The slogan for the DesignCon conference has been “where the chip meets the board”. Traditionally, the conference has provided a breadth of technical presentations covering the design and analysis of high-speed communication interfaces and power integrity evaluations between chip, board, and system.
The recent DesignCon event at the Santa Clara Convention Center conveyed a noticeably different theme. The emergence of 2.5D and 3D advanced packaging has necessitated the development of new tools and techniques for the extraction and channel simulation of the disparate interface topologies provided with these packages.
New classes of design requirements have emerged. Whereas interfaces were typically denoted as long reach (LR), medium reach (MR), or short reach (SR), designers are now addressing the unique electrical requirements associated with very short reach (VSR), extra short reach (XSR), and ultra short reach (USR) connections. Each of these interface types have stringent allowable signal loss and crosstalk constraints, at ever higher transmission frequencies.
In addition to the growing diversity of interface types, there is a growing demand for quick turnaround time for design and analysis iterations, while concurrently managing the increasing physical data volume. The interconnect density available on these advanced packages combined with the options for (clock-forwarded) parallel and (NRZ, PAM) serial data transmission requires extensive focus on initial package route planning. The need for a “shift left” approach to advanced packaging design closure needs fast analysis evaluation throughput.
At DesignCon, Feng Ling, CEO of Xpeedic Technology Inc., gave an insightful presentation entitled “High-Performance EM Simulation Solution for Advanced Packaging”. He highlighted how their advanced packaging analysis platform development is addressing these capacity, accuracy, and throughput challenges.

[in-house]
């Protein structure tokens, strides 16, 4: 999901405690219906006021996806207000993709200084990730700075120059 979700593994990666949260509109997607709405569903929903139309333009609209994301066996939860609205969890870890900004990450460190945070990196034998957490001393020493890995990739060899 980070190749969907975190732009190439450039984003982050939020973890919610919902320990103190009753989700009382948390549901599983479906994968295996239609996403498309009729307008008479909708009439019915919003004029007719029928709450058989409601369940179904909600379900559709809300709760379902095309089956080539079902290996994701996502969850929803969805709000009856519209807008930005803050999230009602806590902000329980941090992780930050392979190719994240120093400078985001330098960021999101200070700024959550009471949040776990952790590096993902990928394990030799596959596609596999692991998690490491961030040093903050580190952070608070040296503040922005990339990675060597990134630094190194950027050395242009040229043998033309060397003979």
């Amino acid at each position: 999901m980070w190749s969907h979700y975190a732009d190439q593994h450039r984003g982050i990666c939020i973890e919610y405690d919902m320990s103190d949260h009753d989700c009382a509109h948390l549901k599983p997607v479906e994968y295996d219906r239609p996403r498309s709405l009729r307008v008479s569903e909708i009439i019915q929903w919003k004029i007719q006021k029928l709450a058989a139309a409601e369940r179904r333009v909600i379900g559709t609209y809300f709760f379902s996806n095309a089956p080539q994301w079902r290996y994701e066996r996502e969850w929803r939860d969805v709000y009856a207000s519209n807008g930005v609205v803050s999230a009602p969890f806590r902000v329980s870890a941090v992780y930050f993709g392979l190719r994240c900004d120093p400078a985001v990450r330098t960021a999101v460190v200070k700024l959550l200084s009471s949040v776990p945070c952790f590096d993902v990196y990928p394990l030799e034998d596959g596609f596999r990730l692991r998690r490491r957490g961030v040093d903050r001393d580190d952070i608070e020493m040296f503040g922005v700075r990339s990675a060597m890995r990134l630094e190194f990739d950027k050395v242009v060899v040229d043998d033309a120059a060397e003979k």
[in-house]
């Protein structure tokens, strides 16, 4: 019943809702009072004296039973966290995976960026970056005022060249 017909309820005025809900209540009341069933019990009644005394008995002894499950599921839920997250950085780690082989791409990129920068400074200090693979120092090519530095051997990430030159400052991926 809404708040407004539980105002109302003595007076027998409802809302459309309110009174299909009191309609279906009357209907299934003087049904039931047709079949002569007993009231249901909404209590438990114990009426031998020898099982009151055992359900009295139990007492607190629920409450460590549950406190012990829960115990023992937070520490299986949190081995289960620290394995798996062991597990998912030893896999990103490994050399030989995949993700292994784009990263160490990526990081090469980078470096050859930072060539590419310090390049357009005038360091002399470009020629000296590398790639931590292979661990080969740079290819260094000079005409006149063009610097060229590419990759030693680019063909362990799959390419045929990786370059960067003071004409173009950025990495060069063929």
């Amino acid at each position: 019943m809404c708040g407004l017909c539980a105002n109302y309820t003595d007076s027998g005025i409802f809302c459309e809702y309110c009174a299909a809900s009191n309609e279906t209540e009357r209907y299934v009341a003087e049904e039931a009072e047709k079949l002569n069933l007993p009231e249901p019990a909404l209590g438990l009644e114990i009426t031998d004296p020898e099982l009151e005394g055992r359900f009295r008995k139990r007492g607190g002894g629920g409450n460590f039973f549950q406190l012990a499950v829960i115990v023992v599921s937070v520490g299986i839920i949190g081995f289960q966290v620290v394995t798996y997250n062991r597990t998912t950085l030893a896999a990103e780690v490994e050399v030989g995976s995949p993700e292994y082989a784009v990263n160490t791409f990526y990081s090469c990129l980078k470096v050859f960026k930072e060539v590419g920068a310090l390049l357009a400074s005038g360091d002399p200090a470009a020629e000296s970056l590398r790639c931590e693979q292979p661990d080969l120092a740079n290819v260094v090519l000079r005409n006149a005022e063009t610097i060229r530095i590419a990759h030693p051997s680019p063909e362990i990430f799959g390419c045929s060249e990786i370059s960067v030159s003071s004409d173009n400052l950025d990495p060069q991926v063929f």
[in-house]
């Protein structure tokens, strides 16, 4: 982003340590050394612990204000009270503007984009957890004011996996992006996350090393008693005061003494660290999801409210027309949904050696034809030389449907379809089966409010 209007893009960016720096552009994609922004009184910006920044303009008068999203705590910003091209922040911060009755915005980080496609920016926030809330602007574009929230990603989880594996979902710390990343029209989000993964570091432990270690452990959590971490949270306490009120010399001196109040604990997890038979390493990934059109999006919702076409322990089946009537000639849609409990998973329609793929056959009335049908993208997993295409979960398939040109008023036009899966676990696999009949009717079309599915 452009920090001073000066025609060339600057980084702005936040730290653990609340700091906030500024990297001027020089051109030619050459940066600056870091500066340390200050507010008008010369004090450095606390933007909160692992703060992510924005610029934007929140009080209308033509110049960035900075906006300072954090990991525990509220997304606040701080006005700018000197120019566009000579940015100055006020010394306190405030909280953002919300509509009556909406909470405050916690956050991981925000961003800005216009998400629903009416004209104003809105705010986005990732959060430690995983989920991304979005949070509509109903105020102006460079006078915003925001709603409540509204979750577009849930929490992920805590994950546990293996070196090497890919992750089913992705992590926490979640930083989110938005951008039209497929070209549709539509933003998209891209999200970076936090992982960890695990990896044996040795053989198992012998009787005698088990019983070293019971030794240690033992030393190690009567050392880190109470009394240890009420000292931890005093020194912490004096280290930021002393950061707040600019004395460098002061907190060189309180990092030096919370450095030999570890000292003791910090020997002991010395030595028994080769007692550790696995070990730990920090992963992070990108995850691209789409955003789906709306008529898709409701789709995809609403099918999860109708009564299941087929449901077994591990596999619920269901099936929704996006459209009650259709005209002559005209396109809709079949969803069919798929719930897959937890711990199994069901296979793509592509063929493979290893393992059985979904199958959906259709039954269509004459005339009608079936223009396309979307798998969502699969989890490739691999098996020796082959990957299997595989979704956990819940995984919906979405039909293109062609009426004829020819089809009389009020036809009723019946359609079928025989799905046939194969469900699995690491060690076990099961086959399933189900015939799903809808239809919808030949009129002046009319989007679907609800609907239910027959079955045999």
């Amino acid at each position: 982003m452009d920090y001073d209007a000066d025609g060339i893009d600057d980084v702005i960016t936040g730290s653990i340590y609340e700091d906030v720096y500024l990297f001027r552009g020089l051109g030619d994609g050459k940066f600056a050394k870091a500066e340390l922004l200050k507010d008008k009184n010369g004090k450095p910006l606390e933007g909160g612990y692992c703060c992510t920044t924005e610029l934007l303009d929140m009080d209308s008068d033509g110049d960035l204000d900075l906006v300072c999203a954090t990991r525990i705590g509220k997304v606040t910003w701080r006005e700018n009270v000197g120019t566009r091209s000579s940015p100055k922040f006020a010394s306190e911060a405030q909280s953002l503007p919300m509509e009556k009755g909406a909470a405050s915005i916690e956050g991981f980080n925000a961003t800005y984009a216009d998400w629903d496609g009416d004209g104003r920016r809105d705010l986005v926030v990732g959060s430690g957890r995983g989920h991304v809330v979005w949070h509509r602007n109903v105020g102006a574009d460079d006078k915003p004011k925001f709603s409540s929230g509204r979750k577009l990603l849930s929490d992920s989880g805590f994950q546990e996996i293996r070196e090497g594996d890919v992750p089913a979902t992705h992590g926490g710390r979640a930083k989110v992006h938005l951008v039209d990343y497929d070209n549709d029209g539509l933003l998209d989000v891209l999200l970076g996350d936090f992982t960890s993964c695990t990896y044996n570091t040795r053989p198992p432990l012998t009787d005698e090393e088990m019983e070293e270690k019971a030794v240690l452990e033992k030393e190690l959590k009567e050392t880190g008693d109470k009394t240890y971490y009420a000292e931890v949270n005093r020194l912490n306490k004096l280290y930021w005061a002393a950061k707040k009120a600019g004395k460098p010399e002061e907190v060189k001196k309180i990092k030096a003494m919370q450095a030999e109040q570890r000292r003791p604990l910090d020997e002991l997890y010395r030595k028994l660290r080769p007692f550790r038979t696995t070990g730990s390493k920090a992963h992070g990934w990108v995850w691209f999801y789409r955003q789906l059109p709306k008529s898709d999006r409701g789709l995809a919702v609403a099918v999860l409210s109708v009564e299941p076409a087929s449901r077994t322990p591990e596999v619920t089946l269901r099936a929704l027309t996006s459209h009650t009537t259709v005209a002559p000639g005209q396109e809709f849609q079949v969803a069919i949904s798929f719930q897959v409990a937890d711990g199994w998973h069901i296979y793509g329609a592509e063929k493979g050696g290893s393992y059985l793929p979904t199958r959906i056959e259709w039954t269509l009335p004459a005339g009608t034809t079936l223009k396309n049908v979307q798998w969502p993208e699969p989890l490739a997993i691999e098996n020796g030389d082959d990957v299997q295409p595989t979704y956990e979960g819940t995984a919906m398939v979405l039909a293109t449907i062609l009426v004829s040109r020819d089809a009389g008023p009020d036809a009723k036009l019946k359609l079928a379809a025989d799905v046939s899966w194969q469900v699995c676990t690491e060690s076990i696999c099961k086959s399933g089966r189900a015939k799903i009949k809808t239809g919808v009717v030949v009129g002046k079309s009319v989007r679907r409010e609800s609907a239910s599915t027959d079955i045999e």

To frame the problem, Feng used the figure below to illustrate the range of physical dimensions which the electromagnetic solver must encompass.
Examples of the types of elements in a 2.5D model to be extracted are shown below, from extremely dense parallel wires associated with HBM die stack signals to embedded routes in a 2.5D interposer to through silicon vias (TSVs) and package substrate traces.
Feng focused on three key features of the Xpeedic Metis EM extraction approach:
- support for data input formats that encompass the disparity, in die, interposer, and package substrate design representations
- an optimal coupling of boundary element method (BEM, aka “method of moments”, for linear piecewise-isotropic materials) and finite element method (FEM) solution algorithms for different domains
- an optimized meshing strategy of the advanced packaging material properties and geometries – e.g., a combined rectangular and triangular surface decomposition
The figures below highlight these features:
To illustrate the efficiency and accuracy of the Metis EM solver, Feng presented comparisons of the computational resources and the insertion loss plus return loss versus frequency results for several advanced package elements (against a reference tool).
An example of these comparisons is illustrated below, for the case of an HBM channel on a 2.5D package:
- CoWoS-R package from TSMC, with an organic interposer
- co-planar signals in the channel in an interspersed supply-signal (GSGSG) configuration
- 2um signal width with 3um spacing
Representative return loss (S-parameter S11) and crosstalk (S13) curves for Metis versus a reference tool are shown, along with the computational resources required.
Specifically, the Metis solver evaluation time efficiencies support the need for fast “pathfinding” design and analysis iterations, to achieve an optimal physical implementation that confirms signal loss budgets are met.
Advanced package design technology has enabled a diverse set of electrical interfaces to be integrated, with high interconnect density provided over short distances. The target frequency of the data rates across these interfaces and the tight signal losses allowed necessitate accurate EM analysis. The design complexity of these packages means that tools must support large dataset size and simultaneously provide fast analysis throughput for signal and power implementation planning. The Metis extraction solution from Xpeedic addresses these requirements.
For more information on Xpeedic Metis, please follow this link.
PS. Perhaps DesignCon could update their slogan, “where heterogeneous chips integrated on an advanced package meets the board”.
Share this post via: